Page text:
As part of an effort to address racial injustice, Duke Divinity School is reviewing story submissions from community members about how race and racial discrimination have impacted their lives as Divinity School students, alumni, faculty, and staff. The stories will help the school better understand the experiences of those in the community and use that understanding to make changes that foster a more just community.
The Story Listening and Gathering group, one of four working groups commissioned by Dean L. Gregory Jones in September 2020 as part of Duke Divinity School’s anti-racism action plan, is made up of Duke Divinity students, alumni, faculty, and staff, and is charged with creating story sharing platforms that recognize the vulnerability and risk assumed by those who share, and developing appropriate pathways and mechanisms for those stories to shape and inform the school’s overall anti-racism efforts.
By attending to stories of both positive and negative experiences of race, the Story Listening group seeks to honor the imago dei in each member of the Duke Divinity community and to reckon with the implications of the individual and structural sins of racism. “All human beings are created in the image of God,” says the Rev. Dr. Luke Powery, dean of Duke Chapel, associate professor of homiletics at the Divinity School, and member of the group. “Implicitly, anti-racism work affirms the dignity and worth of all human beings.”
In charting out its work, the group adapted definitions of racism along three categories—interpersonal racism, institutional racism, and structural racism—and has asked participants to use any or all of the definitions that fit their experience.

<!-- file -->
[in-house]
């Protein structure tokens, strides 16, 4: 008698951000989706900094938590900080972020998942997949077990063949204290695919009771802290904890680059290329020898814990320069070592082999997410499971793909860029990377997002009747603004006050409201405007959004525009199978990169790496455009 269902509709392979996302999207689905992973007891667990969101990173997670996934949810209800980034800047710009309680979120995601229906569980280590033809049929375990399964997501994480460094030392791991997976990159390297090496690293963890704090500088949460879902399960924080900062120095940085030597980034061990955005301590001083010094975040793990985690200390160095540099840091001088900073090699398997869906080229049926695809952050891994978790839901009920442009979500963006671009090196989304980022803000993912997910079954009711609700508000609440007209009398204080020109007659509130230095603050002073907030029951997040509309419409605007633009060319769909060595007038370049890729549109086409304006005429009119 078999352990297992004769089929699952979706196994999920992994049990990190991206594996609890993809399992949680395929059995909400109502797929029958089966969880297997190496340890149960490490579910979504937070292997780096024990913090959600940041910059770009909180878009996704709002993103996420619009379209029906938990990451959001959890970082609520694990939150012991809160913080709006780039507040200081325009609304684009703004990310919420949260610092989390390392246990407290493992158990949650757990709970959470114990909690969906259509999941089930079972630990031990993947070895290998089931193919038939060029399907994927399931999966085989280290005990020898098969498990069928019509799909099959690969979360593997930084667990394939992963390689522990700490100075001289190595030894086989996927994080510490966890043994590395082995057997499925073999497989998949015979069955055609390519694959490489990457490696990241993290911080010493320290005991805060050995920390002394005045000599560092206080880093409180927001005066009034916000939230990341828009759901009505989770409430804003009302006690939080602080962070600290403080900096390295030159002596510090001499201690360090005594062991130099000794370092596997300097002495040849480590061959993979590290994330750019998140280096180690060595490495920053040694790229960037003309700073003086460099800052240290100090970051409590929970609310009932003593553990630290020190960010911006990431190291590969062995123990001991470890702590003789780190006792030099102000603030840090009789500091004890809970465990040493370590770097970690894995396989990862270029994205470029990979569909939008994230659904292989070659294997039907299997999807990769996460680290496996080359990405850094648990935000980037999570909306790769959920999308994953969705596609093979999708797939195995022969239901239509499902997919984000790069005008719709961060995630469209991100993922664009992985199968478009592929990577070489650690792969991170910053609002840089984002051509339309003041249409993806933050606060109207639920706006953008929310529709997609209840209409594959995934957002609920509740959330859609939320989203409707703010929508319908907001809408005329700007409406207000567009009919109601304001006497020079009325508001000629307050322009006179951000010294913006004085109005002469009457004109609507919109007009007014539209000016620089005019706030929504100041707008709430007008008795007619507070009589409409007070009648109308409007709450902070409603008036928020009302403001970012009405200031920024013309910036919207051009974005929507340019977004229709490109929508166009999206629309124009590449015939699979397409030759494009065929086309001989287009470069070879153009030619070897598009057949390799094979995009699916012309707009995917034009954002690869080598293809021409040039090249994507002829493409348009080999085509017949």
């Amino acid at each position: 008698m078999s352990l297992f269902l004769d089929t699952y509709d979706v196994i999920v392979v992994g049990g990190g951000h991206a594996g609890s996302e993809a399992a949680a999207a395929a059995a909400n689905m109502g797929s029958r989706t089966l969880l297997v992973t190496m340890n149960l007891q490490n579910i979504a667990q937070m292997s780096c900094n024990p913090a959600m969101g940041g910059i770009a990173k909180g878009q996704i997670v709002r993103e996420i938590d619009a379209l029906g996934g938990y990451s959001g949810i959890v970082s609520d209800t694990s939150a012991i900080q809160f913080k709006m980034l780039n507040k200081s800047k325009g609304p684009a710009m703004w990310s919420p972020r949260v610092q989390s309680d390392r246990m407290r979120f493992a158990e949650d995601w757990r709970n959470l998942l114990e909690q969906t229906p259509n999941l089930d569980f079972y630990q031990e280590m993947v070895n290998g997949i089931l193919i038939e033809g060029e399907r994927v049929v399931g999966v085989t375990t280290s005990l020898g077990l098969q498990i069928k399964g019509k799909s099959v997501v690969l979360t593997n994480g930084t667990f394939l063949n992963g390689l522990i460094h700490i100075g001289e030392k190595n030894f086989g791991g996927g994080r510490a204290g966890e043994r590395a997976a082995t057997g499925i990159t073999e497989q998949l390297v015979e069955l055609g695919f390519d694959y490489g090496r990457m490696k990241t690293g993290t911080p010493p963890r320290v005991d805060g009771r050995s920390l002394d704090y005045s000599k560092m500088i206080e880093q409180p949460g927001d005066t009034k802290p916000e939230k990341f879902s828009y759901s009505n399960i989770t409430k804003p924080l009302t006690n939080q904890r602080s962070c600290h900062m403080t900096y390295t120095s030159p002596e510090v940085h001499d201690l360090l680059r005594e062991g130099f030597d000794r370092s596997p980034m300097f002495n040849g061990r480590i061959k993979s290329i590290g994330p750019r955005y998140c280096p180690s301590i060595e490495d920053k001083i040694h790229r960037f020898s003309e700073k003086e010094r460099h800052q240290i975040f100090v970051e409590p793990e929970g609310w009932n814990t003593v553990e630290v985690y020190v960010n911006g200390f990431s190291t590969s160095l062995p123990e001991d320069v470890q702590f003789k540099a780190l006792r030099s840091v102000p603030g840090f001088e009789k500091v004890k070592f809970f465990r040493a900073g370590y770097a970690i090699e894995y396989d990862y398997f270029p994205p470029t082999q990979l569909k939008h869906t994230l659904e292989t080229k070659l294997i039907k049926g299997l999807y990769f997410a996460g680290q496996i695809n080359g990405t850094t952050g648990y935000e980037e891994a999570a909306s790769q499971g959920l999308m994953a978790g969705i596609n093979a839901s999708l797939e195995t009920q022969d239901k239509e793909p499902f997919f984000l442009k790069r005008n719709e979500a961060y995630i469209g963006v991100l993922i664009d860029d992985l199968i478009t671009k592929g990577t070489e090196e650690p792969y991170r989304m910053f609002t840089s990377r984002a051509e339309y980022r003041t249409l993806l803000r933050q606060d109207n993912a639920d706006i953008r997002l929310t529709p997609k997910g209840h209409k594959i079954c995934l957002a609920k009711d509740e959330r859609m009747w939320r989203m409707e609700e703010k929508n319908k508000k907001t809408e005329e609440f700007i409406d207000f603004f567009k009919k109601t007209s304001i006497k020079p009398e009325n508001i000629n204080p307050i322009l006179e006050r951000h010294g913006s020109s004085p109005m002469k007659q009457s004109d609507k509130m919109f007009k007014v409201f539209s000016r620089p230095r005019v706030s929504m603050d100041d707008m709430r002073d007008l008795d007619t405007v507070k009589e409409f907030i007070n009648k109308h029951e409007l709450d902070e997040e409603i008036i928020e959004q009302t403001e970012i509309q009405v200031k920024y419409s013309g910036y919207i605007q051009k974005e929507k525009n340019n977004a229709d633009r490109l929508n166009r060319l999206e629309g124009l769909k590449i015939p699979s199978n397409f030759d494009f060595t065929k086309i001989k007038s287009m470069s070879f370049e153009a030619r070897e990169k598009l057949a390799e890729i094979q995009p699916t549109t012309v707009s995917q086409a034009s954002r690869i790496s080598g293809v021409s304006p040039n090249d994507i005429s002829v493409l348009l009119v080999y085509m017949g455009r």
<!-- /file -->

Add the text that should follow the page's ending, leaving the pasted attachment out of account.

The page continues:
The group has worked carefully to consider the security and confidentiality of the process and to create a space in which participants would feel comfortable sharing their experiences. Of upmost importance has been participant privacy. Stories were submitted anonymously or with identifying information so that group members can follow up with participants. All submitted stories are secured behind the Duke firewall and accessed only by members of the Story Listening group.
Reviewing stories so far, group member Leah Reed, M.Div. ’21, said, “It has been difficult, heartbreaking, and angering at times to read these stories and acknowledge the ways the school has failed in the past. But I believe it also holy and worthwhile work, and I feel grateful to be invited to hold space for these stories that have been so generously offered.”
The Story Listening group received more than 60 submissions and will be reviewing stories through early December. A.J. Walton, M.Div. ‘11, senior director of cross-sector initiatives and co-facilitator of the group, said that they are incredibly grateful for students, alumni, faculty, and staff who have shared their experiences so far.
“We recognize that it’s not necessarily easy and that it requires a great deal of vulnerability, but we hope that in doing so—and with having a group that’s directly connected to concerns of current students, alumni, and serve in the local church—that the process will help the Divinity School identify areas where change is needed and move forward toward a more just future.